The advantages of ChIPSeq over ChIP-chip include the ability to interrogate the entire genome rather than just the genesrepresented on a microarray. (For example, Johnson et al. point out thata similar experiment using Affymetrix-style microarrays would requireroughly 1 billion features per array.) There is also the benefit of
sidestepping known hybridization complications with microarrayplatforms. “Perhaps most usefully,” writes Fields, “ChIPSeq canimmediately be applied to any of those [available] genomes, rather thanonly those for which microarrays are available.”

New horizons ahead

Its been two years since I have been with Ocimum Biosolutions ,the India HQ company serving bioinformatics and microarray market in US with office in Indianapolis and another lab in netherlands, I have been working in the business development of the company’s microarray arm in US which was acquired from MWG biotech, we had tasted success,

I have been busy lately as I have resigned from the company now that explains the absence of any new posts for few weeks now. Ocimum is one of the unique bioinformatics oraganization to make its mark in this industry, because unlike many new companies .  it was started by people with no biological background but has been selected as one of fastest growing life science company in India and Asia many times by Deloitte ranking and many other independent agencies. apart from winning awards from government and even a funding fro world bank. So what makes them so sucessful

Ocimum offers services in bioinformatics oligo microarray and R&D but its the presence of its labs near to its customers and the company’s software development division housed at Hyderabad India that makes the difference. Coupled with India’s cost efficiency, it has many advantages

Bioinformatics industry is going through a face of consolidation, marketed in India in its infancy as a glamorous field to work many who jumped into the fray has burned their hands. and industry analysis in 2000 predicted the industry to become a 100 billion worth by 2004, yet even in 2007, majority of the biologists are yet to warm upto the industry in a way predicted by the software pundits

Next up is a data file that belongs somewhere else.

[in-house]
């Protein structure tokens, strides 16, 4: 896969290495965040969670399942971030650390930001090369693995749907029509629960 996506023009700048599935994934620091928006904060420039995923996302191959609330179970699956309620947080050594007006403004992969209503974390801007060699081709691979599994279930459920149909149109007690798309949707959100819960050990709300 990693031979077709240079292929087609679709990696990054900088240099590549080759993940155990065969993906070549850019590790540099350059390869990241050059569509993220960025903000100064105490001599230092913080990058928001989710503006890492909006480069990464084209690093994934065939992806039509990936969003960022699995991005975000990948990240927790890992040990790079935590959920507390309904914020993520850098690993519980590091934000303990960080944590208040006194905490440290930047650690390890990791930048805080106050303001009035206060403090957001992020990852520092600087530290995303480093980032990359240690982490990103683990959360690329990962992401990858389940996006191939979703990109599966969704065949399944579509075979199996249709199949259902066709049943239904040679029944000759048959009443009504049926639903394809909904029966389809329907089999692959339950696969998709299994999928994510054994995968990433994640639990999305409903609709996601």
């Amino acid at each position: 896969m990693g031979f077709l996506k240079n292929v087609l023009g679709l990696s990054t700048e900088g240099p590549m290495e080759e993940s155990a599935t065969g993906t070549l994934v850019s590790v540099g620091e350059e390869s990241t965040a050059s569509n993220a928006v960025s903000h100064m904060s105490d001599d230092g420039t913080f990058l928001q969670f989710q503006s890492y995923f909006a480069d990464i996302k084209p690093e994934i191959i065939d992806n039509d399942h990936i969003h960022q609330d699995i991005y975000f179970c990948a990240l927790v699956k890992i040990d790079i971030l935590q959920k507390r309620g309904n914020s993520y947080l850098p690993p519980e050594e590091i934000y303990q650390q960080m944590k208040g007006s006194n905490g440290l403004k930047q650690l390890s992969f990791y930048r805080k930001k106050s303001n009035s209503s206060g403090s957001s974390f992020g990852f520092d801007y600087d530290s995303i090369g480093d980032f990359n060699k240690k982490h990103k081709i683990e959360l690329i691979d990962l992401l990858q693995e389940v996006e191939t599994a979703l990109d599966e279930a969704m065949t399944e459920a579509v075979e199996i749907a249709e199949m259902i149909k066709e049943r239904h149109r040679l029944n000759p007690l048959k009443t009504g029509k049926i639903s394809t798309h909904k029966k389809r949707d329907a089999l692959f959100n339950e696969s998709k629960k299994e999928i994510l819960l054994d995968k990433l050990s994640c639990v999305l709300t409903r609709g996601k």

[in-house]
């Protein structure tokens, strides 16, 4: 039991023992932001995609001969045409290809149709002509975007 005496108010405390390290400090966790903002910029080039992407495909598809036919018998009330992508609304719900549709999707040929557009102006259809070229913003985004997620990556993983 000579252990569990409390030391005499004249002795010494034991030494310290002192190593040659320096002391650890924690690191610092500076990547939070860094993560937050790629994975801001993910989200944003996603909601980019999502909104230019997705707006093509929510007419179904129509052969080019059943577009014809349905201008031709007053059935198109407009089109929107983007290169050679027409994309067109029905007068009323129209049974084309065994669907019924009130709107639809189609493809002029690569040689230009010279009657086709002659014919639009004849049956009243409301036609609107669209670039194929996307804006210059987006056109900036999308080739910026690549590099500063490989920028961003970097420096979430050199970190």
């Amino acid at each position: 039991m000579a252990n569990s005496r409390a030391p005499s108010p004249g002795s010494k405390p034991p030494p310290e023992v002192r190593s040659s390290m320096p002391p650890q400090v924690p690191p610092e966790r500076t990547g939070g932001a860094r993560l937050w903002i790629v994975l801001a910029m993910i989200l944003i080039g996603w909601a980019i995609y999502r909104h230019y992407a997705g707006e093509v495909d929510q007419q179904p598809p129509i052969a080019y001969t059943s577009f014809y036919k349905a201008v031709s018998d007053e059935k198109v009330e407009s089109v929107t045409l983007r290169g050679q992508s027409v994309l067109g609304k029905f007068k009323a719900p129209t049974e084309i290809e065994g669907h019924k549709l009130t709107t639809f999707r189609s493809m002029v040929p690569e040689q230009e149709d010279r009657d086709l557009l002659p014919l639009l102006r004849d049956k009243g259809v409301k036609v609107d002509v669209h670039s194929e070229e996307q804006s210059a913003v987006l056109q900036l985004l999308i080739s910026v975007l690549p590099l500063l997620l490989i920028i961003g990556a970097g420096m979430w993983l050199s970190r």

Research and Markets (http://www.researchandmarkets.com/reports/c59429) has announced the addition of “Biomed Outsourcing Report: An Overview of the Life Sciences and Outsourcing Landscape in India: Spotlight on Bangalore” to their offering.

microRNA is older than we think

The scientist reports that MicroRNAs control gene expression in a single-celled alga Chlamydomonas reinhardtii the  first single-celled organism in which microRNAs have been discovered. 

The finding suggests that microRNAs evolved earlier than previously thought, according to the authors. The study published in Nature   by researchers David Baulcombe of the Sainsbury Laboratory in UK

Genographic Project

National geographic has got some very good presentations to  overview of genetics, a good presentation called genographic project  i came across it while writing my article on transposons and the new sequencing project of opposum

Search Engine for Life science Data

NextBio is a web-based scientific data search engine that offers instant access, search and collaboration across a vast repository of life sciences information

Video in Laboratory

I had mentioned earlier a number websites, that offer scientific videos

though many researchers have their own restriants when it comes to using technology whetehr it is open source or peer reviewd journal or blogs itself. Perhaps groups was the only social content driven concept that got off the ground when it comes to science and especially life science

but that certainly doesnt seem to deter more people coming up with new site that offer more web2.0 services to scientists

this time the new kid on the blck is http://www.labaction.com another science video sharing website
for more information on similar services and technology see my earlier posts